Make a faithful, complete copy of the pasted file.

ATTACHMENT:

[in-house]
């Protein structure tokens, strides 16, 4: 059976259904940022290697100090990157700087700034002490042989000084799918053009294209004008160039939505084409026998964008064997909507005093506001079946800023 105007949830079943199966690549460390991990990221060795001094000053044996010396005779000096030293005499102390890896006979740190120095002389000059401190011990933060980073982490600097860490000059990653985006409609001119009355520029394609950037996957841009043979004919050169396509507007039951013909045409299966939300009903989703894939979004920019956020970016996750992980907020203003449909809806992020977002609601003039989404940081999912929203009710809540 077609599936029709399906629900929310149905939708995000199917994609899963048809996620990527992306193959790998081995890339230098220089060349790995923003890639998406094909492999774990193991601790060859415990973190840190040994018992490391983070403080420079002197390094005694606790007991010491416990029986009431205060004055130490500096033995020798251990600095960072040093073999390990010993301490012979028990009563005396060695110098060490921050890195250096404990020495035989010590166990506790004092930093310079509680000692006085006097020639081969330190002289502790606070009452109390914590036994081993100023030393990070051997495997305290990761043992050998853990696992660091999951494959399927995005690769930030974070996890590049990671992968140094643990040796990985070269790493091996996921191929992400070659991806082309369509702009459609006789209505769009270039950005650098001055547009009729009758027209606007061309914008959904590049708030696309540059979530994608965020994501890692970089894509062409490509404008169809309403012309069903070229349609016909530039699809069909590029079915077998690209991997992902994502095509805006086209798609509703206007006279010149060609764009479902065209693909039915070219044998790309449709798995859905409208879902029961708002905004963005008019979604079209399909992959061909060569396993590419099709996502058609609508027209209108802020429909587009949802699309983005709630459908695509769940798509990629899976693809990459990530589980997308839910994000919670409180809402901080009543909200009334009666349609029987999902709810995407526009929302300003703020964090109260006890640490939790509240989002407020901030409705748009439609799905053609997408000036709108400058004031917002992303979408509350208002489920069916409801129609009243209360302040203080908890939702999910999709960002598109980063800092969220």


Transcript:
[in-house]
């Protein structure tokens, strides 16, 4: 059976259904940022290697100090990157700087700034002490042989000084799918053009294209004008160039939505084409026998964008064997909507005093506001079946800023 105007949830079943199966690549460390991990990221060795001094000053044996010396005779000096030293005499102390890896006979740190120095002389000059401190011990933060980073982490600097860490000059990653985006409609001119009355520029394609950037996957841009043979004919050169396509507007039951013909045409299966939300009903989703894939979004920019956020970016996750992980907020203003449909809806992020977002609601003039989404940081999912929203009710809540 077609599936029709399906629900929310149905939708995000199917994609899963048809996620990527992306193959790998081995890339230098220089060349790995923003890639998406094909492999774990193991601790060859415990973190840190040994018992490391983070403080420079002197390094005694606790007991010491416990029986009431205060004055130490500096033995020798251990600095960072040093073999390990010993301490012979028990009563005396060695110098060490921050890195250096404990020495035989010590166990506790004092930093310079509680000692006085006097020639081969330190002289502790606070009452109390914590036994081993100023030393990070051997495997305290990761043992050998853990696992660091999951494959399927995005690769930030974070996890590049990671992968140094643990040796990985070269790493091996996921191929992400070659991806082309369509702009459609006789209505769009270039950005650098001055547009009729009758027209606007061309914008959904590049708030696309540059979530994608965020994501890692970089894509062409490509404008169809309403012309069903070229349609016909530039699809069909590029079915077998690209991997992902994502095509805006086209798609509703206007006279010149060609764009479902065209693909039915070219044998790309449709798995859905409208879902029961708002905004963005008019979604079209399909992959061909060569396993590419099709996502058609609508027209209108802020429909587009949802699309983005709630459908695509769940798509990629899976693809990459990530589980997308839910994000919670409180809402901080009543909200009334009666349609029987999902709810995407526009929302300003703020964090109260006890640490939790509240989002407020901030409705748009439609799905053609997408000036709108400058004031917002992303979408509350208002489920069916409801129609009243209360302040203080908890939702999910999709960002598109980063800092969220």